This article is written by Abhimanyu Pathania and Mansi Subramaniam, 3rd Year Students, Gujarat National Law University, Gandhinagar.
Consolidation is the way forward for any business in any industry. However, at times because of this goal, some companies become extremely dominant, depleting the consumers’ choice at the end of the day. One method of achieving this market dominance is acquiring or merging with one’s competitor. It is a common tactic used by the well-resourced incumbent firm to acquire and develop smaller, innovative businesses to gain monopolistic control over their initiatives.
Killer acquisitions occur when a well-established firm buys out a creative target company to end the target’s creative endeavours to eliminate potential competition. These emerging rivals threaten the incumbent firm’s future profitability since they would offer consumers reduced prices, more variety, and possibly higher quality. In many emerging industrial economies, particularly in India, the number of new businesses has increased exponentially. However, many of these start-up businesses may still need to be known for their consumer base or technological advancements in the potential market; as a result, their acquisitions go unnoticed and unreported.
Killer acquisitions have also occurred in the purchase of Uber Eats by Zomato in the food delivery sector, comparable to the acquisition binge by BYJU’S, a behemoth in Indian ed-tech. These circumvented the antitrust radar as none of these transactions violated the current statutory standards for “combination” under Section 5 of the Competition Act, 2002 (“the Act”) and was further not notified to the Competition Commission of India (“CCI”).
The given article aims to decode the rise of killer acquisitions in India and propose solutions to keep a check on the increasing number of such acquisitions. It proceeds to do so by first explaining why killer acquisitions escape the anti-trust radar. It then studies the merger control regulations in other jurisdictions for plausible solutions and finally proceeds to analyse the viability of these merger controls in India while proposing a novel model to address the issue.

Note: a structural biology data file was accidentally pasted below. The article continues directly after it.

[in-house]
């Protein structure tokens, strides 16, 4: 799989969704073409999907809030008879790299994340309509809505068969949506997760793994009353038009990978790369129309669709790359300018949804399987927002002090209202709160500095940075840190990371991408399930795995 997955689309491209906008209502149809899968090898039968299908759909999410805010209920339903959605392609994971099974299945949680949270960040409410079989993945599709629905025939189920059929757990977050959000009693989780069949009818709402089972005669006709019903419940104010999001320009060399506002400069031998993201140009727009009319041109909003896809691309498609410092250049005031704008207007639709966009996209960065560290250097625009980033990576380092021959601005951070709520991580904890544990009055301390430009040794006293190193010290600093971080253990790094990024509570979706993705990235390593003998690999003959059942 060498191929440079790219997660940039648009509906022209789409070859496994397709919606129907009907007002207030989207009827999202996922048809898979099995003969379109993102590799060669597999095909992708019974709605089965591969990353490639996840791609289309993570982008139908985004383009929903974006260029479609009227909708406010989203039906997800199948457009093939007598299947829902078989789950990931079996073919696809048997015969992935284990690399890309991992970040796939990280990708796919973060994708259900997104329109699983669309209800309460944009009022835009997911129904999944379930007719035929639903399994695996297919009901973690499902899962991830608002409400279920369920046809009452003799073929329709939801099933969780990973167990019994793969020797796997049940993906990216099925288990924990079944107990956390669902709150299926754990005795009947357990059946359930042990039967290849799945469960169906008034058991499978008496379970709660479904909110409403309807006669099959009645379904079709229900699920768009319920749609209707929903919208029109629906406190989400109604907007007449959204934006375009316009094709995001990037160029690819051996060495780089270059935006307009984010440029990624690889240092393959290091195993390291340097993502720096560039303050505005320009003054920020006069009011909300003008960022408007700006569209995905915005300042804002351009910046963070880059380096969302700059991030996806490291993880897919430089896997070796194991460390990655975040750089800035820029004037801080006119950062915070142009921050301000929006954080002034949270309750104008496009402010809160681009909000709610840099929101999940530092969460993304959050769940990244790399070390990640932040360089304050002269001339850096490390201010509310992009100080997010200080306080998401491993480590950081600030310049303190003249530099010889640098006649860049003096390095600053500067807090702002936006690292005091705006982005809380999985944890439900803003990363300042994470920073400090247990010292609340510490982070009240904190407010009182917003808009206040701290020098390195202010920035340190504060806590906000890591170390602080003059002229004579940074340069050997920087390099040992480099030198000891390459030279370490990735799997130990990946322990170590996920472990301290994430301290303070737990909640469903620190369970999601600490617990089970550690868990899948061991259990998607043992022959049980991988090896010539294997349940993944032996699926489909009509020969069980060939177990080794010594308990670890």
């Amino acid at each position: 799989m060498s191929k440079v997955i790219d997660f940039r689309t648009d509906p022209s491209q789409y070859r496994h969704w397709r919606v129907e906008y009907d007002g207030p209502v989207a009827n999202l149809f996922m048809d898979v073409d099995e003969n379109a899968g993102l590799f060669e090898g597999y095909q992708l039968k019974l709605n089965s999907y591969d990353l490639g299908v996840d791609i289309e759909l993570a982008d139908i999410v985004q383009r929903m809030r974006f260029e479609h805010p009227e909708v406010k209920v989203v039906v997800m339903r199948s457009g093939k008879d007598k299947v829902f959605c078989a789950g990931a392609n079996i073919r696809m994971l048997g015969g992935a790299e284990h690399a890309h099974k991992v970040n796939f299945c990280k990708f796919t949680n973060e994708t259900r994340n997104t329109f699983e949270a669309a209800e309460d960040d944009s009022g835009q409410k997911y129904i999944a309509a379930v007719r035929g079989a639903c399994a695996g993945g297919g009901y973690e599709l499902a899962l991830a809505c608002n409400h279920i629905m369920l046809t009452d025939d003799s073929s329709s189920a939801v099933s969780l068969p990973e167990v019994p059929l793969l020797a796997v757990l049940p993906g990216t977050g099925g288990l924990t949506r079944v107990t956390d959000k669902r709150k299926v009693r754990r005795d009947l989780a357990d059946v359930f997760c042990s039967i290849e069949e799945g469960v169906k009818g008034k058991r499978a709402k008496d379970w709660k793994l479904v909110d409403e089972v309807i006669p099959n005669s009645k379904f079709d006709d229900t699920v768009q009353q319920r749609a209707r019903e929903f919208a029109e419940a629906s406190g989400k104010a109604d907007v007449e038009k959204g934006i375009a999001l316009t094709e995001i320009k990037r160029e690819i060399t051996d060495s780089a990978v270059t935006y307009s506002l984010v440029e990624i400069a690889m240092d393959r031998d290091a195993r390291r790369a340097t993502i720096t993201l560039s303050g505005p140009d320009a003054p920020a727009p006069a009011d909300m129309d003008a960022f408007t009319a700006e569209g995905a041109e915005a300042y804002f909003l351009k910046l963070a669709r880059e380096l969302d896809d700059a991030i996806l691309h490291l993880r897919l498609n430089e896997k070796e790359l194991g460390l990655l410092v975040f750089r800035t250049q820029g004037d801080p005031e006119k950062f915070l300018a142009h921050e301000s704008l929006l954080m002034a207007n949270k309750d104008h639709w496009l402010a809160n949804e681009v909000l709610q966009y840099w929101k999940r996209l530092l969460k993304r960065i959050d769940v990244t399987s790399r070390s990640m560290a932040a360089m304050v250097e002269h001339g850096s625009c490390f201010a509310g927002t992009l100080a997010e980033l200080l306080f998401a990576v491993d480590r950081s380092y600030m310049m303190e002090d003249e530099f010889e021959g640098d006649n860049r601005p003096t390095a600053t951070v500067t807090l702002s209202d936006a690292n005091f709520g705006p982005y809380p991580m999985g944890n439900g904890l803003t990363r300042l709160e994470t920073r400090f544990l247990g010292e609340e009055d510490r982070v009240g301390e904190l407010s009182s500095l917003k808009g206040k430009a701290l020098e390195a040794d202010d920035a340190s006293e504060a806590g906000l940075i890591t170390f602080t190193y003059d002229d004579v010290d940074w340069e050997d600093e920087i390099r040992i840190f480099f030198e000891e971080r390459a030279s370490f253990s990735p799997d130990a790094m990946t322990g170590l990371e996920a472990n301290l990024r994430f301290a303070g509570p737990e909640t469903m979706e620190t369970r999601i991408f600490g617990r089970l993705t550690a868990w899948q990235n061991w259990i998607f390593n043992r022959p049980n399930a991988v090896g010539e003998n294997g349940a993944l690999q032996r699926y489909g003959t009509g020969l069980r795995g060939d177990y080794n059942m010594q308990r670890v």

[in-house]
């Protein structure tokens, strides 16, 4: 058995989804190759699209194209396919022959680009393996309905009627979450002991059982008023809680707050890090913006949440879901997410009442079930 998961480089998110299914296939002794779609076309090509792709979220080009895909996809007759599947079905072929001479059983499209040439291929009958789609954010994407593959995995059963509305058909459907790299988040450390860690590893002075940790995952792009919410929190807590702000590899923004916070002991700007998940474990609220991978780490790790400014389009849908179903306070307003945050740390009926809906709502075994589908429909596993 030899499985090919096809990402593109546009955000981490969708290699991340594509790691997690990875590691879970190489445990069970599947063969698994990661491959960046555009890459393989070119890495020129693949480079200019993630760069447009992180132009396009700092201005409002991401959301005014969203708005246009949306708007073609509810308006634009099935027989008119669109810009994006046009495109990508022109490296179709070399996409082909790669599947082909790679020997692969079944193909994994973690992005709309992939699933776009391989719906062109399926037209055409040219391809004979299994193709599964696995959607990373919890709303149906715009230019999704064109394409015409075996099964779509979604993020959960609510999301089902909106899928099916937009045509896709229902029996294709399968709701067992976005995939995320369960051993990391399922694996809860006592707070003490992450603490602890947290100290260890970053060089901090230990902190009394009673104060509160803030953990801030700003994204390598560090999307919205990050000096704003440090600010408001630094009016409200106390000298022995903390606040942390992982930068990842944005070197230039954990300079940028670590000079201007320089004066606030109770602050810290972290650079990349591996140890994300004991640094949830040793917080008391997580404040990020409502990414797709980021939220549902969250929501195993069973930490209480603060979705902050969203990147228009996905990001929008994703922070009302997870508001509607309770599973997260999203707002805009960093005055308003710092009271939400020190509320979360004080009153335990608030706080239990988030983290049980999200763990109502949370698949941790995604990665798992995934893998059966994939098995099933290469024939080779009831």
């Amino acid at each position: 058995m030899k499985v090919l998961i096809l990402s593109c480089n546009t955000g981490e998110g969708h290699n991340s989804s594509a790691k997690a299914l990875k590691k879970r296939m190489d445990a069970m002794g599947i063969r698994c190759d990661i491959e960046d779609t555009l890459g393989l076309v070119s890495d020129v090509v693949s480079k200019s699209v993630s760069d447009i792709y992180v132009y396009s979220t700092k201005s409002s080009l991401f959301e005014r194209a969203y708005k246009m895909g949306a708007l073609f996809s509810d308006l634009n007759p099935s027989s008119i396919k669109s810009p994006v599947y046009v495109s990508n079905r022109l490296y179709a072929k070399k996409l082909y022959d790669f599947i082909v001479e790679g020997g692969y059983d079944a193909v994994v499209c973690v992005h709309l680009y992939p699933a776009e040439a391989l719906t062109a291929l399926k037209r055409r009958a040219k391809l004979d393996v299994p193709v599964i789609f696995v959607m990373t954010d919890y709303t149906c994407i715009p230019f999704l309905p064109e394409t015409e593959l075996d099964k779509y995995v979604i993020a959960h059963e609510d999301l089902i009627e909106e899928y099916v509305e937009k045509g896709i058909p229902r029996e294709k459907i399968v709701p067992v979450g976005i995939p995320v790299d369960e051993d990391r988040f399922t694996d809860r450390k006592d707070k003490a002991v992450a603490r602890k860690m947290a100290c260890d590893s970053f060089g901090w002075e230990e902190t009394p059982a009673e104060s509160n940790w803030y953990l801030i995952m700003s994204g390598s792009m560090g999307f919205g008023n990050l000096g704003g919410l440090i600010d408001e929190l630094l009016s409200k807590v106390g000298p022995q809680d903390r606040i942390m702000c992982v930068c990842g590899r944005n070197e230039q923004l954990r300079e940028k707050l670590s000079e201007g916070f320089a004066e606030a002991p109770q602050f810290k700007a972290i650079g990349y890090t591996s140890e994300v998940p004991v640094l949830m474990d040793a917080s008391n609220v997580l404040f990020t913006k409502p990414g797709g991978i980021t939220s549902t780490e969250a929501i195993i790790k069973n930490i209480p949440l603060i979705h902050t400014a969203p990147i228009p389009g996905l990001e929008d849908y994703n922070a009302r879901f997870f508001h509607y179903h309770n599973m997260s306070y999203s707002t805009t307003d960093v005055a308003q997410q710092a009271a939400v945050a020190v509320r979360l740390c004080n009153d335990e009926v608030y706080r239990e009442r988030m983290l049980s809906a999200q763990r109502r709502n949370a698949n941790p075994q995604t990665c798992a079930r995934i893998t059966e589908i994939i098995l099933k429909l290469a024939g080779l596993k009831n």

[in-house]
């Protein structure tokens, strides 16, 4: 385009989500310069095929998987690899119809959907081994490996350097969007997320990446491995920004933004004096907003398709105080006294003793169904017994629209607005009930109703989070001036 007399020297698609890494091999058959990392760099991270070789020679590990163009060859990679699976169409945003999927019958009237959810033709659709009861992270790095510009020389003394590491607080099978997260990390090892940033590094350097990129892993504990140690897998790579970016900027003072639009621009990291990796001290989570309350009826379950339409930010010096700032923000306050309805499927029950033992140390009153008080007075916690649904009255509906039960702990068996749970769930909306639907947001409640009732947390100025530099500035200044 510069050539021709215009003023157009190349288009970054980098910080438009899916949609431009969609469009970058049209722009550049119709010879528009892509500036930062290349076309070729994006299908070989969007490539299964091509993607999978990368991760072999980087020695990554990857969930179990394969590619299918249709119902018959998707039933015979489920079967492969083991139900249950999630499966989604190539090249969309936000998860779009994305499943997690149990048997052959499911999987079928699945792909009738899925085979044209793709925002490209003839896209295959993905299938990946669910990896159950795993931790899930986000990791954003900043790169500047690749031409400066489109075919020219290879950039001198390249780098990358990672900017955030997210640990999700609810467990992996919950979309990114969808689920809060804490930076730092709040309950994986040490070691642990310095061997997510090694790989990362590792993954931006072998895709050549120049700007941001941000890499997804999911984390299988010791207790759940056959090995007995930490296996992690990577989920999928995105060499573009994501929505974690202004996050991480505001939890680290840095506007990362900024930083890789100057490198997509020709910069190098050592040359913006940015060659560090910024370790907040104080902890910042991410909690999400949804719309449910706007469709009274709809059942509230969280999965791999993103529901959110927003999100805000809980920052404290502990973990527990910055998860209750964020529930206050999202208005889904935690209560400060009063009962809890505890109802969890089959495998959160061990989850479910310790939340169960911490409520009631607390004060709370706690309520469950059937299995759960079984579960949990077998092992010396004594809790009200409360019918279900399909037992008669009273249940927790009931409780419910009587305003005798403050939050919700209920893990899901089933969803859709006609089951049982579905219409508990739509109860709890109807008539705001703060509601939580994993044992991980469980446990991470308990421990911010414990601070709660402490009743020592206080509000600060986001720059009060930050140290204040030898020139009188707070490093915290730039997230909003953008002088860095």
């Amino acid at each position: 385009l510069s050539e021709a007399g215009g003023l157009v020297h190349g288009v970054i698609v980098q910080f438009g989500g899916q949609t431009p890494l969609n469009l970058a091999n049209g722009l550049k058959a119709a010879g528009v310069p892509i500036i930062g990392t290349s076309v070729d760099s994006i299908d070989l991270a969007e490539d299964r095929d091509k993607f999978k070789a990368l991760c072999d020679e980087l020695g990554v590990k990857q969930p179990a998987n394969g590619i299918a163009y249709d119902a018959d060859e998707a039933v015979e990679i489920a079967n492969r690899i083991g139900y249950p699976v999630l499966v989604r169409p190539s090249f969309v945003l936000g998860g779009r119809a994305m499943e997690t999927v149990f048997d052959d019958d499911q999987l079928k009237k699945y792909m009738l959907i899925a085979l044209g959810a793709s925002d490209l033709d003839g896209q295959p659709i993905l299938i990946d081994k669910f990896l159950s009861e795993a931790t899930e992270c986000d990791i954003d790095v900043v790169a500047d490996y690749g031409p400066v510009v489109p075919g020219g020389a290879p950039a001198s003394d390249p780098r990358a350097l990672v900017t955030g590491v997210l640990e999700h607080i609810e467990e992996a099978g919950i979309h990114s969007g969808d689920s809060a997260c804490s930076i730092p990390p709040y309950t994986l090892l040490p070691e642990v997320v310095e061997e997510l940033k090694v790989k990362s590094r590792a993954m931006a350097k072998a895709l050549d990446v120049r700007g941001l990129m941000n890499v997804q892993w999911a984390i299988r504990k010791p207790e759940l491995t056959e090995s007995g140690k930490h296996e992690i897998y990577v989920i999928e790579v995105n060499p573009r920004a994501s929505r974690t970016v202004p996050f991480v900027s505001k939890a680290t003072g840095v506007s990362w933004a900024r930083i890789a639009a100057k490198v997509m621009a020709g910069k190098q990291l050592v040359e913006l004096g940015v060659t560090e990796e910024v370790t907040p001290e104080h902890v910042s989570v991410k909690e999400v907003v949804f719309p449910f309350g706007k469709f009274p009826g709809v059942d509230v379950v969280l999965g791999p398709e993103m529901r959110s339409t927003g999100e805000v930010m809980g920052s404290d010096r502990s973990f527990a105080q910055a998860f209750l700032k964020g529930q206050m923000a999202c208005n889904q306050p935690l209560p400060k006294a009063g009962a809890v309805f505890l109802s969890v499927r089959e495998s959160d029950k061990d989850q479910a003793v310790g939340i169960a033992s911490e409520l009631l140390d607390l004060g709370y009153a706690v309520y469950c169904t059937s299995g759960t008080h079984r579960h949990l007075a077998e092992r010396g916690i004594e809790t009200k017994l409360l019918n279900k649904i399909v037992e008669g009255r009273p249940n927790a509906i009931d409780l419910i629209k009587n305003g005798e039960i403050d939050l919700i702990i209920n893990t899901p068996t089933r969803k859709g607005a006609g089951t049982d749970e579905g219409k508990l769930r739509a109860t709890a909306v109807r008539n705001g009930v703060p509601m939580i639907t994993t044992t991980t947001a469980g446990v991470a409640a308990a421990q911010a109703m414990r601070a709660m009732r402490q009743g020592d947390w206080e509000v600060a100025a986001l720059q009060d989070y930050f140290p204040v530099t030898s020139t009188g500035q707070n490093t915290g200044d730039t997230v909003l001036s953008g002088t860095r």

The De Minimis Exemption
Due to the competitor’s nascent stage in killer acquisitions, the combined entity’s threshold attracts the de minimis exemption. The de minimis exemption or the target-based exemption is the exemption given against notification to the competent authority for transactions falling under a certain threshold. Section 5 of the Act lays down the assets or turnover thresholds beyond which a merger or amalgamation will be termed a combination and, further, after which the CCI needs to be notified of such a combination. The de minimis exemption has come under much scrutiny due to its failure to address emerging anti-competitive practices such as killer acquisitions.
The current legal framework consists of ex-ante regulations, i.e., which stipulate certain pre-determined thresholds where the competent regulatory authority is authorised to examine a merger or acquisition before the union is commenced. The limitation of this framework is twofold – firstly, several upcoming mergers and acquisitions are excluded from the competition authority’s purview, even though they may affect free competition in the relevant market; secondly, the framework fails to envision the Appreciable Adverse Effect on Competition (“AAEC”) caused post the merger due to the elimination of the competitor.
European Union – The New Merger Control Policy, 2021
In March 2021, the European Commission published a guidance paper on Article 22 of the European Union’s Merger Regulations. Article 22 empowers the European Commission to review transactions that either affect trade between the European Union member states or significantly affect the competition, irrespective of whether the transaction meets the threshold. The merit of the guidance paper lies in its recommendation that member states refer such transactions for review, regardless of the transaction threshold. This is a marked shift from the previous approach, wherein, Article 22 of the regulations was primarily ignored, and member states were discouraged from referring to mergers not meeting the thresholds.
US Antitrust Regime
In the US antitrust regime, there are thresholds for merger control, such as the size of the transaction and the size of the entity on which combinations are notified to the Federal Trade Commission and the Antitrust division of the Department of Justice. However, mergers are mainly governed by Section 7 of the Clayton Antitrust Act of 1914, which prohibits transactions and acquisitions that substantially lessen competition or create monopolies. Hence, the competition enforcement authorities are empowered to probe into a potential merger even if it does not meet the threshold.
Organisation for Economic Co-operation and Development
The Organization for Economic Co-operation and Development (OECD) report on Start-ups, Killer Acquisitions, and Merger Control discusses specific ex-ante merger control regulations prevalent across various antitrust jurisdictions. One such practice is the usage of transaction value thresholds. Recently, in German and Austrian antitrust regimes, the ‘size of the transaction’ of the resultant merger or acquisition was considered as a threshold criterion additional to that of turnover thresholds, i.e., apart from the standard turnover thresholds, the value of the transaction of the resultant merger is used for referring it to the competition authority.